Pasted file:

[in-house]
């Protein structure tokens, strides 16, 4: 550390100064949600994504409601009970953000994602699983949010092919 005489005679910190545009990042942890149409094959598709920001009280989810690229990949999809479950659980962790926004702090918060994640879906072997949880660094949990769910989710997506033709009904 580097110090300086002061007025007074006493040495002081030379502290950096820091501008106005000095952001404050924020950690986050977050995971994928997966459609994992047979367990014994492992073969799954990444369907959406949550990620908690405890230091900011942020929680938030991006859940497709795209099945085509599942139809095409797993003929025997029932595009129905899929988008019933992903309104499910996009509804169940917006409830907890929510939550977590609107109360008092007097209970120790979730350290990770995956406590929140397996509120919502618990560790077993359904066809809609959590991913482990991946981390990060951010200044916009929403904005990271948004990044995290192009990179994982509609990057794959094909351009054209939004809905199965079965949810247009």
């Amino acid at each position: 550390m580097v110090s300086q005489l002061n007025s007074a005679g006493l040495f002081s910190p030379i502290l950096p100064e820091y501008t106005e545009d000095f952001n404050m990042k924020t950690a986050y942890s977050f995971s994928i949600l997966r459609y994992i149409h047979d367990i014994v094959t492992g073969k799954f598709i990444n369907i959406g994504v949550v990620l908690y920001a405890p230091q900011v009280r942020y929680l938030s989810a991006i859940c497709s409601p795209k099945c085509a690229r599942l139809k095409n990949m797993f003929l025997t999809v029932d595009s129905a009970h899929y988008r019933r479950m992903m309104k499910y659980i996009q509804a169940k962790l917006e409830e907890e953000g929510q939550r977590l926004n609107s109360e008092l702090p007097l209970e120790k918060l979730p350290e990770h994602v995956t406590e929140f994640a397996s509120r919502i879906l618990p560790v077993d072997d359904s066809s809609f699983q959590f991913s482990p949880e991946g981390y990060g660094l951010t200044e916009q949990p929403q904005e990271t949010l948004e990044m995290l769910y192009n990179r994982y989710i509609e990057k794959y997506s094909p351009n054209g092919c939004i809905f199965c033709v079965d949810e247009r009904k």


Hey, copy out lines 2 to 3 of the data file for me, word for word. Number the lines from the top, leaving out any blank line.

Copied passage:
């Protein structure tokens, strides 16, 4: 550390100064949600994504409601009970953000994602699983949010092919 005489005679910190545009990042942890149409094959598709920001009280989810690229990949999809479950659980962790926004702090918060994640879906072997949880660094949990769910989710997506033709009904 580097110090300086002061007025007074006493040495002081030379502290950096820091501008106005000095952001404050924020950690986050977050995971994928997966459609994992047979367990014994492992073969799954990444369907959406949550990620908690405890230091900011942020929680938030991006859940497709795209099945085509599942139809095409797993003929025997029932595009129905899929988008019933992903309104499910996009509804169940917006409830907890929510939550977590609107109360008092007097209970120790979730350290990770995956406590929140397996509120919502618990560790077993359904066809809609959590991913482990991946981390990060951010200044916009929403904005990271948004990044995290192009990179994982509609990057794959094909351009054209939004809905199965079965949810247009």
């Amino acid at each position: 550390m580097v110090s300086q005489l002061n007025s007074a005679g006493l040495f002081s910190p030379i502290l950096p100064e820091y501008t106005e545009d000095f952001n404050m990042k924020t950690a986050y942890s977050f995971s994928i949600l997966r459609y994992i149409h047979d367990i014994v094959t492992g073969k799954f598709i990444n369907i959406g994504v949550v990620l908690y920001a405890p230091q900011v009280r942020y929680l938030s989810a991006i859940c497709s409601p795209k099945c085509a690229r599942l139809k095409n990949m797993f003929l025997t999809v029932d595009s129905a009970h899929y988008r019933r479950m992903m309104k499910y659980i996009q509804a169940k962790l917006e409830e907890e953000g929510q939550r977590l926004n609107s109360e008092l702090p007097l209970e120790k918060l979730p350290e990770h994602v995956t406590e929140f994640a397996s509120r919502i879906l618990p560790v077993d072997d359904s066809s809609f699983q959590f991913s482990p949880e991946g981390y990060g660094l951010t200044e916009q949990p929403q904005e990271t949010l948004e990044m995290l769910y192009n990179r994982y989710i509609e990057k794959y997506s094909p351009n054209g092919c939004i809905f199965c033709v079965d949810e247009r009904k």